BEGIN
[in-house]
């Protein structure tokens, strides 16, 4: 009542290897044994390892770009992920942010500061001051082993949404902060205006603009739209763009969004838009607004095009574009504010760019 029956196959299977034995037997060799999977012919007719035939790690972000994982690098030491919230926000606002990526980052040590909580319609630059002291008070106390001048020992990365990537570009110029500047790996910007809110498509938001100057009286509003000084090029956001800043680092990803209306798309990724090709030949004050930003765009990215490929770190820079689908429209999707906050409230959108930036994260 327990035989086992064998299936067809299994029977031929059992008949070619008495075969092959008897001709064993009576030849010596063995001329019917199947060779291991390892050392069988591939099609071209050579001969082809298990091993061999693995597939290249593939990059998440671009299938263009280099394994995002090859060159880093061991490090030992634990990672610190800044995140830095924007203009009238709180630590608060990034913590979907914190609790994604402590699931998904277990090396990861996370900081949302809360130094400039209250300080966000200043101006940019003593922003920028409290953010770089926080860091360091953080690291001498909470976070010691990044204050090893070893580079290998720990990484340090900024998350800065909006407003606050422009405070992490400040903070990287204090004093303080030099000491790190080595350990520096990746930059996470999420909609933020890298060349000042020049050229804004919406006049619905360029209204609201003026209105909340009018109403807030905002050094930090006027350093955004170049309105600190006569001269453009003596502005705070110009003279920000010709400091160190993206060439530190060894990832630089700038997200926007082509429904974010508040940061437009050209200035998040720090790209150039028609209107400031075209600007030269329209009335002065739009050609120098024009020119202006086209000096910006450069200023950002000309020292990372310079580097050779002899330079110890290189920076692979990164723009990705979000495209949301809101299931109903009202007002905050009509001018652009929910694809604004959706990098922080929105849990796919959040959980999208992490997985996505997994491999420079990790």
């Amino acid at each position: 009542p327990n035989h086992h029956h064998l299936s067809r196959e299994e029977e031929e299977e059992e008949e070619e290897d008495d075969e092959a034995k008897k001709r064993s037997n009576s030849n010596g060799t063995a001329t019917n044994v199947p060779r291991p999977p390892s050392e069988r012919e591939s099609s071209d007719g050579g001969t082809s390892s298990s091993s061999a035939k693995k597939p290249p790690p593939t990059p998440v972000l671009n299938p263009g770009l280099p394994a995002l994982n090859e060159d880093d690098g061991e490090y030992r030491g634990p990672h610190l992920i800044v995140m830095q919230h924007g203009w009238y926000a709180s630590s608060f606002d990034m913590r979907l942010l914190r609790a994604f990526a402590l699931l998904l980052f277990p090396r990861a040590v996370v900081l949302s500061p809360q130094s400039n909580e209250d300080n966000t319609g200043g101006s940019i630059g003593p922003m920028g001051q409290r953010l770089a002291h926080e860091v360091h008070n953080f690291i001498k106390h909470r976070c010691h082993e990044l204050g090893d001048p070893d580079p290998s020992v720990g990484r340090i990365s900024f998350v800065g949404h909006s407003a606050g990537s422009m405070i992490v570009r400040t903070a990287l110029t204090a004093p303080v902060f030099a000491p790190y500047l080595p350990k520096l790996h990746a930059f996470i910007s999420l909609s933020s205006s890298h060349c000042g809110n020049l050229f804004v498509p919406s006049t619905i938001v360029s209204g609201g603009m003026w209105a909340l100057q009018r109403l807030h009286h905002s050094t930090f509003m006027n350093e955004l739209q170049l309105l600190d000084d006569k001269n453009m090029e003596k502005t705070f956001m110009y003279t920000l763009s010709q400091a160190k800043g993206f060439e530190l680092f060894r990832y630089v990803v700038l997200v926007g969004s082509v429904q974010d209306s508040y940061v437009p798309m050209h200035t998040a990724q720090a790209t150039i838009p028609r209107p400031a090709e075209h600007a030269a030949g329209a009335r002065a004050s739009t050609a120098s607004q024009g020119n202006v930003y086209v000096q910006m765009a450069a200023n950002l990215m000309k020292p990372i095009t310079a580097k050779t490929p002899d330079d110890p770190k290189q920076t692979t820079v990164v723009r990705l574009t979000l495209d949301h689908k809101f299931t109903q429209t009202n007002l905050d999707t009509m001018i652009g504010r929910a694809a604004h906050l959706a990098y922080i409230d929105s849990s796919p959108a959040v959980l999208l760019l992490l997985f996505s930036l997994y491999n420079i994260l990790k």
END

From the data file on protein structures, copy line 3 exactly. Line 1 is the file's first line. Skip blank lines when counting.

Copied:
């Amino acid at each position: 009542p327990n035989h086992h029956h064998l299936s067809r196959e299994e029977e031929e299977e059992e008949e070619e290897d008495d075969e092959a034995k008897k001709r064993s037997n009576s030849n010596g060799t063995a001329t019917n044994v199947p060779r291991p999977p390892s050392e069988r012919e591939s099609s071209d007719g050579g001969t082809s390892s298990s091993s061999a035939k693995k597939p290249p790690p593939t990059p998440v972000l671009n299938p263009g770009l280099p394994a995002l994982n090859e060159d880093d690098g061991e490090y030992r030491g634990p990672h610190l992920i800044v995140m830095q919230h924007g203009w009238y926000a709180s630590s608060f606002d990034m913590r979907l942010l914190r609790a994604f990526a402590l699931l998904l980052f277990p090396r990861a040590v996370v900081l949302s500061p809360q130094s400039n909580e209250d300080n966000t319609g200043g101006s940019i630059g003593p922003m920028g001051q409290r953010l770089a002291h926080e860091v360091h008070n953080f690291i001498k106390h909470r976070c010691h082993e990044l204050g090893d001048p070893d580079p290998s020992v720990g990484r340090i990365s900024f998350v800065g949404h909006s407003a606050g990537s422009m405070i992490v570009r400040t903070a990287l110029t204090a004093p303080v902060f030099a000491p790190y500047l080595p350990k520096l790996h990746a930059f996470i910007s999420l909609s933020s205006s890298h060349c000042g809110n020049l050229f804004v498509p919406s006049t619905i938001v360029s209204g609201g603009m003026w209105a909340l100057q009018r109403l807030h009286h905002s050094t930090f509003m006027n350093e955004l739209q170049l309105l600190d000084d006569k001269n453009m090029e003596k502005t705070f956001m110009y003279t920000l763009s010709q400091a160190k800043g993206f060439e530190l680092f060894r990832y630089v990803v700038l997200v926007g969004s082509v429904q974010d209306s508040y940061v437009p798309m050209h200035t998040a990724q720090a790209t150039i838009p028609r209107p400031a090709e075209h600007a030269a030949g329209a009335r002065a004050s739009t050609a120098s607004q024009g020119n202006v930003y086209v000096q910006m765009a450069a200023n950002l990215m000309k020292p990372i095009t310079a580097k050779t490929p002899d330079d110890p770190k290189q920076t692979t820079v990164v723009r990705l574009t979000l495209d949301h689908k809101f299931t109903q429209t009202n007002l905050d999707t009509m001018i652009g504010r929910a694809a604004h906050l959706a990098y922080i409230d929105s849990s796919p959108a959040v959980l999208l760019l992490l997985f996505s930036l997994y491999n420079i994260l990790k």